I would start the session by explaining that money laundering is said to originate from Mafia ownership of Laundromats in the US. Gangsters there were earning huge cash sums from extortion, prostitution, gambling and bootleg liquor and needed to show a legitimate source for these monies. One of the ways in which they were able to do this was by buying outwardly legitimate businesses and mixing their illicit earnings with the earnings they received from these businesses. The gangsters chose Laundromats because they were cash businesses, which was an undoubted advantage to people such as Al Capone and his gang.Money laundering is a global problem that is estimated in more than 80 per cent of cases to have international connections. A prominent case was called Operation Green Ice, where law enforcers from Italy, Colombia, the UK, Canada, Spain, Costa Rica, the Cayman Islands and US co-operated together to expose the financial infrastructure of the Cali Mafia. During the first phase of Operation Green Ice, over $50m in cash and property were seized and almost 200 people were arrested worldwide. Back on home ground, at the end of last month, the FSA issued a 52-page policy statement reviewing the anti-money laundering rules. All firms involved in overseeing, developing and administering anti-money laundering systems and controls should read this paper. There are some areas of major change as it moves towards a risk-based rather than prescribed approach. The FSA plans to revoke the existing rules from August 31 and firms are expected to be fully compliant with the new requirement by this date. Details can be found at www.complianceonline.co.uk. The FSA had overwhelming support to abolish the anti-money-laundering sourcebook and replace it with high-level provisions in its senior management arrangements, systems and controls sourcebook. It appears to have listened. Two main issues were raised in response to the consultation:
- The perception that some firms may see the changes as a message that the FSA has reduced its focus on anti-money laundering and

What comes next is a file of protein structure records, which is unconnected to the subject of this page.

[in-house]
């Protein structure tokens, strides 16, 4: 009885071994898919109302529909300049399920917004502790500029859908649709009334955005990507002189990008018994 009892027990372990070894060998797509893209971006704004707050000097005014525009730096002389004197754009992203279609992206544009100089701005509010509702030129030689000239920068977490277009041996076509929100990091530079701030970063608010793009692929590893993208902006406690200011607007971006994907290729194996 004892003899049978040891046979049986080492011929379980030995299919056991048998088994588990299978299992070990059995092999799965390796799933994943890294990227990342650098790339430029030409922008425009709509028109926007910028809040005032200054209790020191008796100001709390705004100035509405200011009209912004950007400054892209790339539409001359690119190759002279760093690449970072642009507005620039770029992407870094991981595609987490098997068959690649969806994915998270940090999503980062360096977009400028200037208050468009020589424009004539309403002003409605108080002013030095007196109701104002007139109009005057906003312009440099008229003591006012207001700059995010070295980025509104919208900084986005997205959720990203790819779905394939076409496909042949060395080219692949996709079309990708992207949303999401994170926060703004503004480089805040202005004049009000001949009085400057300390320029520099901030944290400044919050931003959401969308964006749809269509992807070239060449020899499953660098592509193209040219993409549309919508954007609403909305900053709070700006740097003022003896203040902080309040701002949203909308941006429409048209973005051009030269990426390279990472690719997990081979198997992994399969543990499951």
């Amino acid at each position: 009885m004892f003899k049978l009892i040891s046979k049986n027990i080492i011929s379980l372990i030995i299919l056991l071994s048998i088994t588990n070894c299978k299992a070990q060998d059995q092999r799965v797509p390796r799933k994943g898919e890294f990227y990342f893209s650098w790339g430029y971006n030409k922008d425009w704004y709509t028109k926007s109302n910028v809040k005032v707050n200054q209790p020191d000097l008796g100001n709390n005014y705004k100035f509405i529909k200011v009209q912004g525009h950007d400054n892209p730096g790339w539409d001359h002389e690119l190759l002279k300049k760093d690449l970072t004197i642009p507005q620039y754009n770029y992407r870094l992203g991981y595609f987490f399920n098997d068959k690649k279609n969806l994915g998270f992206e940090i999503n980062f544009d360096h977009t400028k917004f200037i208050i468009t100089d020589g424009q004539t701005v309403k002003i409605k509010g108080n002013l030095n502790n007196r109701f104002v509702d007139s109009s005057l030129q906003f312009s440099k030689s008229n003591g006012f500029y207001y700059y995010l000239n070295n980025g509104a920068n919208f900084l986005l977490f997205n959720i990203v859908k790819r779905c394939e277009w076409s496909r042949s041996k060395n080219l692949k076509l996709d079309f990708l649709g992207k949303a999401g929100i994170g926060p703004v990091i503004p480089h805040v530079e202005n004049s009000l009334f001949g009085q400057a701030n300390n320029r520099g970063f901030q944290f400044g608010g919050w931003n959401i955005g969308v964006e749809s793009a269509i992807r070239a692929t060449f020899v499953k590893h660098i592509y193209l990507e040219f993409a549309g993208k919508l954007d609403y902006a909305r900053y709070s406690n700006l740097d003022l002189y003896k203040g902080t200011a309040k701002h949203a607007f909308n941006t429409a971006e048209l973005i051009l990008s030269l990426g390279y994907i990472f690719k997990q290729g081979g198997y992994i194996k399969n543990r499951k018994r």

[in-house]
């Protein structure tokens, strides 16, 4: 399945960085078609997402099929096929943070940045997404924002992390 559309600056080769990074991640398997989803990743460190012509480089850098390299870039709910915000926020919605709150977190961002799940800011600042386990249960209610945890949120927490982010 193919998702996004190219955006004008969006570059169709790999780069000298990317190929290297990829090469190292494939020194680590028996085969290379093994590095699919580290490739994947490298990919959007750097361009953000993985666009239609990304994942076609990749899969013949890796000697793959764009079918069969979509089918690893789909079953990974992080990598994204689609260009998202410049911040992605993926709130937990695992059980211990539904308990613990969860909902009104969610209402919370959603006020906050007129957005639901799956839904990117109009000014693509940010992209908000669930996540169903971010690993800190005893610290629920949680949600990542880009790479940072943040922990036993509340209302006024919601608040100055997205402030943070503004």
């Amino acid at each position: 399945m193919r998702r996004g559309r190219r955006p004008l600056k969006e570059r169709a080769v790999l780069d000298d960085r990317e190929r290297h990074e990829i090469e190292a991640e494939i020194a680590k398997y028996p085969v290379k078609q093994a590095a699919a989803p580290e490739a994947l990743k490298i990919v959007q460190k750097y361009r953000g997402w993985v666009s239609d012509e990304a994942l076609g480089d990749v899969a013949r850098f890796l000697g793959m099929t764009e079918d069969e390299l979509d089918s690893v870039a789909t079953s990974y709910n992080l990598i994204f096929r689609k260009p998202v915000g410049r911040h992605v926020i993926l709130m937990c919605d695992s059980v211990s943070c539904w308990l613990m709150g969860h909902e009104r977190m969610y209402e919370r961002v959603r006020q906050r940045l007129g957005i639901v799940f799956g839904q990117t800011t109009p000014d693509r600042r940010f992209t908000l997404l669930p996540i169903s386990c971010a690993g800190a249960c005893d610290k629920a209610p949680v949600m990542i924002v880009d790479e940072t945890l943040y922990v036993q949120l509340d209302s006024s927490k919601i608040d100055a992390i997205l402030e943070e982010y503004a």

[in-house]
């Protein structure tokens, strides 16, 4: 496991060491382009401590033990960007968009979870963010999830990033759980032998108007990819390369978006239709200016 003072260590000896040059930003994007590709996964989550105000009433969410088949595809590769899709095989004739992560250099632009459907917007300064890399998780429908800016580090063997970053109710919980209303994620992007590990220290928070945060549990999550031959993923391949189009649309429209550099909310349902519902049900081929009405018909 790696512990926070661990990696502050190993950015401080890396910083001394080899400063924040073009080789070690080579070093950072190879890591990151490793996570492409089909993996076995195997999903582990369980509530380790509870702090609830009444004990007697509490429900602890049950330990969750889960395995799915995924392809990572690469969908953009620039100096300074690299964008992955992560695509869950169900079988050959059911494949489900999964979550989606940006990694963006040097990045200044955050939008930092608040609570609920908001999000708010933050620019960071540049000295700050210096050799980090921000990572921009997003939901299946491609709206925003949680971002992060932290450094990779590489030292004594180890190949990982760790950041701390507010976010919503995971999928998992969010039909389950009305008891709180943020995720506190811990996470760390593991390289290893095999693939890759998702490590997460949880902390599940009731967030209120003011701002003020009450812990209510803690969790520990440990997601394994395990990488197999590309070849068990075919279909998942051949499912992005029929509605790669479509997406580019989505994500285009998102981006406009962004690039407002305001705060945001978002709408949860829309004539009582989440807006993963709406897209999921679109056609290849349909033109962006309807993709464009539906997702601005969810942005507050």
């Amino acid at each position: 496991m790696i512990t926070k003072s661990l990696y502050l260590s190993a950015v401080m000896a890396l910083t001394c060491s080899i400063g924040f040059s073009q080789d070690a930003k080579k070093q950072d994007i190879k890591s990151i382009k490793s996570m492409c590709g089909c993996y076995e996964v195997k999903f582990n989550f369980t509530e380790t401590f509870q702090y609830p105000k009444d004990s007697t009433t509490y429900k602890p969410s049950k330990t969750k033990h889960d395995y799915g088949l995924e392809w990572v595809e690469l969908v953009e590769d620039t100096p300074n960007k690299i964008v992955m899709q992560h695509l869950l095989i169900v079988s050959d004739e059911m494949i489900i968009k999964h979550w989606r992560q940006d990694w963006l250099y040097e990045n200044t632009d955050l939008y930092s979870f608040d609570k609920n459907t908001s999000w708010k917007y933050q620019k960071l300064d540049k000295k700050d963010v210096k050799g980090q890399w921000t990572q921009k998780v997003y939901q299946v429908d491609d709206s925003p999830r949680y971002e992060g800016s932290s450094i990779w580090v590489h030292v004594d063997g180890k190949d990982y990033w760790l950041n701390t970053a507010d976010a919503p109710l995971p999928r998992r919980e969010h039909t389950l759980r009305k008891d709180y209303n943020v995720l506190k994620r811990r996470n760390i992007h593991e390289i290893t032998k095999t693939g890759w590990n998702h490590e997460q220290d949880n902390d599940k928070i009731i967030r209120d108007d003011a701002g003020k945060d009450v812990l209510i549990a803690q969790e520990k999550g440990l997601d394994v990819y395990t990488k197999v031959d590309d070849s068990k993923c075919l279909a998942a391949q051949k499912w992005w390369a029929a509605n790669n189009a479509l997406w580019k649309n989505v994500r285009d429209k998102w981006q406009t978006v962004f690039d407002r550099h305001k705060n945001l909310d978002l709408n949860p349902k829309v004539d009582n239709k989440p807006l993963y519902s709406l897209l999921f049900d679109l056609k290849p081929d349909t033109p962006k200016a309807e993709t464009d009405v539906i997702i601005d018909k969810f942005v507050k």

li>The role of the money laundering reporting officer in light of the FSA’s proposal that firms must allocate to a director or senior manager overall responsibility for ensuring compliance with the regulations.
The FSA confirms that it is not reducing the importance it accords to anti-money-laundering. It considers that the proposed shift towards high-level rules and guidance is entirely consistent with its commitment to reduce financial crime and is a necessary evolution of its policy to enable firms to develop a risk-based approach to the issue. It says the proposal to require apportionment of responsibility for avoiding money laundering to a director or senior manager is intended to reinforce the emphasis on senior management responsibility.
The policy statement says there was considerable support in principle for extending some of the high-level changes concerning money laundering to fraud. The new senior management arrangements and controls will come into force on March 1, 2006 but firms will have a transitional period until August 2006.
At the same time as the FSA is reducing its anti-money-laundering sourcebook, it is encouraging banks to further engage consumers in the fight against online banking fraud after research found consumer confidence is fragile. The FSA’s Financial Risk Outlook 2006 builds on the rule that firms must have systems and controls in place to reduce the risk of fraud.
FSA research shows half of active internet users are extremely or very concerned about the potential fraud risk in making an online transaction and, while consumers are protecting themselves by installing security software on their PCs, over a quarter do not know when they last updated it or update it infrequently.
Is it not time that all financial services companies, especially banks, took greater responsibility for online fraud and reducing money laundering, as both activities have a seriously detrimental effect on peoples lives?